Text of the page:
By phone, Jack Martin, author of reports on unauthorized immigrants in Texas for the Federation for American Immigration Reform, which advocates tighter immigration controls, put it this way: "Illegal aliens are not eligible directly for welfare assistance" though, he said, parents living in the country without permission can sign up qualified children for aid.
All U.S.-born children are automatically U.S. citizens, even if born to unauthorized immigrants--and Martin was correct, we found, in that Medicaid eligibility rules specify that unauthorized immigrants "may apply for coverage on behalf of documented individuals." Eligibility rules for SNAP say that a person who is ineligible because of immigration status "may choose to apply only for his or her U.S. citizen children in the household."
On the other hand, Broder said, certain federal benefits are available to children regardless of residency status: the Child and Adult Care Food Program, which provides food aid to care centers for low income children, elderly or disabled adults; the National School Lunch and Breakfast Program, which subsidizes in-school meals for children from low income families; and the Special Supplemental Nutrition Program for Women, Infants and Children, which provides nutritional supplements and health education for pregnant women, breastfeeding women and their infants up to five years old who are deemed "at nutrition risk" by a doctor.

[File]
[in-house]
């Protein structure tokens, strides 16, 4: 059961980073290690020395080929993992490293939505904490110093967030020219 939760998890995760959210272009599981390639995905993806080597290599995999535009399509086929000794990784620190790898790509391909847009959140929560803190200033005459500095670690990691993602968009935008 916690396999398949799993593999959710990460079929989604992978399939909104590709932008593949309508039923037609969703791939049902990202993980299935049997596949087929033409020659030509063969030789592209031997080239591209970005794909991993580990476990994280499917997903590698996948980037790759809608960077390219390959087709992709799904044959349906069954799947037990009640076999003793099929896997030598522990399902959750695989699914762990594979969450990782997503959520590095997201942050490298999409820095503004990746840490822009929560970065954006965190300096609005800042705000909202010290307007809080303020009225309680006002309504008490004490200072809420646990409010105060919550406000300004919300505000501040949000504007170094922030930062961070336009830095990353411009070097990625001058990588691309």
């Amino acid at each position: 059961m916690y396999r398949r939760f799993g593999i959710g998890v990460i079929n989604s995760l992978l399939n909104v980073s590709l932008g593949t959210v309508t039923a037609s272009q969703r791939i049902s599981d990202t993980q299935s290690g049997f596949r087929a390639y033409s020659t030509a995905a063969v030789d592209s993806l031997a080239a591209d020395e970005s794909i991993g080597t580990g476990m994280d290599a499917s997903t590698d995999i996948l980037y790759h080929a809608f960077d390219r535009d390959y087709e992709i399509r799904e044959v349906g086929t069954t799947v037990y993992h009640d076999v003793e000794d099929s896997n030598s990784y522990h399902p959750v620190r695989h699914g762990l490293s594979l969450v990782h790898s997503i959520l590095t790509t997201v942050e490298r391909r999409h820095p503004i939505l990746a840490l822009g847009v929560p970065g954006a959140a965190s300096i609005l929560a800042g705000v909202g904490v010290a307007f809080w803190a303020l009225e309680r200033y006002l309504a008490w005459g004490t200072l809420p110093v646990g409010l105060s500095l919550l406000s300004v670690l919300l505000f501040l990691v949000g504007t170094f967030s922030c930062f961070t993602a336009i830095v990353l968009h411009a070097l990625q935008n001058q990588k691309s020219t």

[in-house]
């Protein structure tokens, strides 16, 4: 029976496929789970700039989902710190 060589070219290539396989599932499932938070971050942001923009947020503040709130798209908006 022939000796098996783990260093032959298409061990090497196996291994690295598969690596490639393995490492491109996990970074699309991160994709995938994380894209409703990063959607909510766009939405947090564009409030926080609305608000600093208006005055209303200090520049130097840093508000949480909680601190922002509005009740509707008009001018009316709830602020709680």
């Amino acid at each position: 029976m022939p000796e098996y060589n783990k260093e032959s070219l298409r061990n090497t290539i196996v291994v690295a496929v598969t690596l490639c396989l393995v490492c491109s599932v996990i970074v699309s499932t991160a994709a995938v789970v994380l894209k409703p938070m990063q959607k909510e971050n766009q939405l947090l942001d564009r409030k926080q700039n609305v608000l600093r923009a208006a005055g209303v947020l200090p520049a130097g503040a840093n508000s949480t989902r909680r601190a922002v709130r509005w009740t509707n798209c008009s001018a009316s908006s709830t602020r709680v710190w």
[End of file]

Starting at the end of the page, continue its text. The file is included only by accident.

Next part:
Capps agreed those programs are open to unauthorized immigrants but said they’re "programs that I wouldn’t consider welfare." Case said the basic nutrition programs qualified as public health spending. Regarding the school lunch program he said: "I wouldn’t consider it welfare the same way I wouldn’t consider public schools welfare."
Finally, we found validity to DeLay’s assertion that unauthorized immigrants use "public services."
Capps said there were state-administered public health services available to residents regardless of immigration status while Alex Nowrasteh, an analyst for the Cato Institute, a libertarian think tank, nudged us afresh to the 2006 report from the Texas state comptroller.
That report, "Undocumented Immigrants in Texas: a financial analysis of the impact to the state budget and economy," listed nine publicly-funded programs for which unauthorized immigrants in Texas were eligible--public schools plus eight health care programs: emergency medical care for indigent residents; Children with Special Health Care Needs; substance abuse services; mental health services; immunizations; Women’s and Children’s Health Services; public health programs; and emergency medical services such as ambulances.